You can now read 5 articles in a month for free on BostonGlobe.com. Read as much as you want anywhere and anytime for just 99¢.

Red Sox Live

7

2

▲  6th Inning 2 outs

Students call on Dunkin’ Donuts to end use of foam cups

Scott Murphy, chief supply officer for Dunkin’ Brands, responded to a question by Maya Rubin of the Park School’s Styrofoam Club.

Rose Lincoln for The Boston Globe

Scott Murphy, chief supply officer for Dunkin’ Brands, responded to a question by Maya Rubin of the Park School’s Styrofoam Club.

Students at the Park School in Brookline love their Dunkin’ Donuts. They’re less enamored of the cups Dunkin’ uses for its hot beverages.

Members of the school’s Styrofoam Club delivered a petition with more than 230,000 electronic signatures on a flash drive Friday morning to executives at the company’s headquarters in Canton, calling on Dunkin’ to stop using disposable polystyrene foam, commonly (and incorrectly) referred to as Styrofoam, and switch to more environmentally friendly alternatives.

Continue reading below

Dunkin’ has implemented the use of paper cups in its Brookline locations, and a recyclable polypropylene cup in its Somerville locations, towns where the use of foam in takeout food establishments has been banned. Cities such as Seattle and San Francisco made the move to ban foam years ago, and more recently Washington, D.C., and New York City have approved bans on the product.

Polystyrene foam is not biodegradable, is rarely recycled, and most frequently ends up in landfills, where it doesn’t break down, or floats among other trash in waterways and oceans.

Last September, two Park School fifth-graders, Kaori Sakuari and Sami Rome, decided to get involved. They started the Styrofoam Club, wrote a petition on change.org, made parody music videos of popular songs, and held meetings during recess to raise awareness about the harmful impact foam products have on the environment.

With the help of Ted Wells, a teacher at the independent, coeducational school for students up to ninth grade, they decided to call Dunkin’ and ask for a meeting.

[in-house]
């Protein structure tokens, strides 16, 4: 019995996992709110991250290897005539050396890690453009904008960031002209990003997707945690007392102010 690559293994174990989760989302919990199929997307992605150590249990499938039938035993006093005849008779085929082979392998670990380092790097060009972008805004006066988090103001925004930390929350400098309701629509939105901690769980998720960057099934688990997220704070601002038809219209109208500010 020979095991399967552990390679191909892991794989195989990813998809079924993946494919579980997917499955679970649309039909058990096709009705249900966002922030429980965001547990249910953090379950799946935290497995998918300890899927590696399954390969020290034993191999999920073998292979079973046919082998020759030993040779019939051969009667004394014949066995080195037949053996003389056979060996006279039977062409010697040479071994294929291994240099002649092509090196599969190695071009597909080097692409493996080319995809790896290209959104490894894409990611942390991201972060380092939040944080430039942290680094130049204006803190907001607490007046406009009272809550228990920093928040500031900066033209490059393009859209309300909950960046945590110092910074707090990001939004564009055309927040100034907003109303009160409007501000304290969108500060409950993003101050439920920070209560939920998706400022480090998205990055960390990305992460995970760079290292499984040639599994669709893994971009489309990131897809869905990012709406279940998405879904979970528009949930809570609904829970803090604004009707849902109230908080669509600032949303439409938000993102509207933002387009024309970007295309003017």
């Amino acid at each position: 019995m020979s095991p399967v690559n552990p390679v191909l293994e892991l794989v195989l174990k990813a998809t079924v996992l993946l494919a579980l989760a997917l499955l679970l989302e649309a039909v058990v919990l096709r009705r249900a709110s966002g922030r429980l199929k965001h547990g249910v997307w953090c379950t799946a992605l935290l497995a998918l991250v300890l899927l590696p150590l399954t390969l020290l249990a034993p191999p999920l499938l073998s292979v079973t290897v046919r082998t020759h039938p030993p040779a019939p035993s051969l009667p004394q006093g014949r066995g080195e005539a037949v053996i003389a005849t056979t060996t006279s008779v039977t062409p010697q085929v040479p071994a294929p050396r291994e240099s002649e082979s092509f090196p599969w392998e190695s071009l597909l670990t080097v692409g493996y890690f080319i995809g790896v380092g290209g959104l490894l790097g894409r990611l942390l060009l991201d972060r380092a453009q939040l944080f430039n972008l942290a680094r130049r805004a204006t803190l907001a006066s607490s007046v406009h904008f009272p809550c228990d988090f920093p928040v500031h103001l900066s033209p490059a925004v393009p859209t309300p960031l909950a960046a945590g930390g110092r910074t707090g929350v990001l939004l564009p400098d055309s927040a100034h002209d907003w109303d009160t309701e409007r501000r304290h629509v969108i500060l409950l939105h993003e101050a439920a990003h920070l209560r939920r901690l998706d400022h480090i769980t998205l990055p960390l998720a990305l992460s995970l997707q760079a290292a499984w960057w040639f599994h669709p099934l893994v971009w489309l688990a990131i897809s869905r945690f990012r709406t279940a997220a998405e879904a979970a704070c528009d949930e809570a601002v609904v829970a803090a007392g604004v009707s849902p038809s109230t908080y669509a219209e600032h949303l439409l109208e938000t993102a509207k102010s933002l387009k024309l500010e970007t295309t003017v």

After several tries, Dunkin’ agreed to meet.

“I’m really proud of the kids,” Wells said. “I hope this is a partnership rather than a confrontation. . . . We love Dunkin’, they’re a great company, but maybe we want to help them be a little better, specifically their cups.”

The petition calls on the company to “switch to more Earth-friendly cups” by Earth Day, April 22, 2015.

Club member Luke Randolph, who will be entering fifth grade in the fall, said, “Styrofoam is really bad . . . you don’t need to find perfect cups, good is still better than Styrofoam.”

In a statement, Michelle King, Dunkin’s senior director of global public relations, said, “We look forward to meeting the students in person and engaging in an informative discussion.”

The chain’s parent company, Dunkin’ Brands, said it is sticking by a commitment it made in 2012 to “roll out an alternative to foam within 2-3 years” and that the company “continues to examine every commercially available cup and material.”

Wells said the students were pleased with the outcome of the meeting. “They took the kids very seriously,” he said. “We agreed on almost everything, except the timetable, but they’re working hard at it and care about it like we do.”

Lauren Mitchell, who will be entering fifth grade at the school in the fall, said she and the other club members were excited to meet with Dunkin’ executives. “Kids don’t have a big voice,” she said. “This year, we’ve found a way to have a voice.”

Nina Joy Godlewski can be reached at nina.godlewski@globe.com. Follow her on Twitter @NinaJGodlewski.
Loading comments...
Subscriber Log In

You have reached the limit of 5 free articles in a month

Stay informed with unlimited access to Boston’s trusted news source.

  • High-quality journalism from the region’s largest newsroom
  • Convenient access across all of your devices
  • Today’s Headlines daily newsletter
  • Subscriber-only access to exclusive offers, events, contests, eBooks, and more
  • Less than 25¢ a week
Marketing image of BostonGlobe.com
Marketing image of BostonGlobe.com
Already a subscriber?
Your city. Your stories. Your Globe.
Yours FREE for two weeks.
Enjoy free unlimited access to Globe.com for the next two weeks.
Limited time only - No credit card required!
BostonGlobe.com complimentary digital access has been provided to you, without a subscription, for free starting today and ending in 14 days. After the free trial period, your free BostonGlobe.com digital access will stop immediately unless you sign up for BostonGlobe.com digital subscription. Current print and digital subscribers are not eligible for the free trial.
Thanks & Welcome to Globe.com
You now have unlimited access for the next two weeks.
BostonGlobe.com complimentary digital access has been provided to you, without a subscription, for free starting today and ending in 14 days. After the free trial period, your free BostonGlobe.com digital access will stop immediately unless you sign up for BostonGlobe.com digital subscription. Current print and digital subscribers are not eligible for the free trial.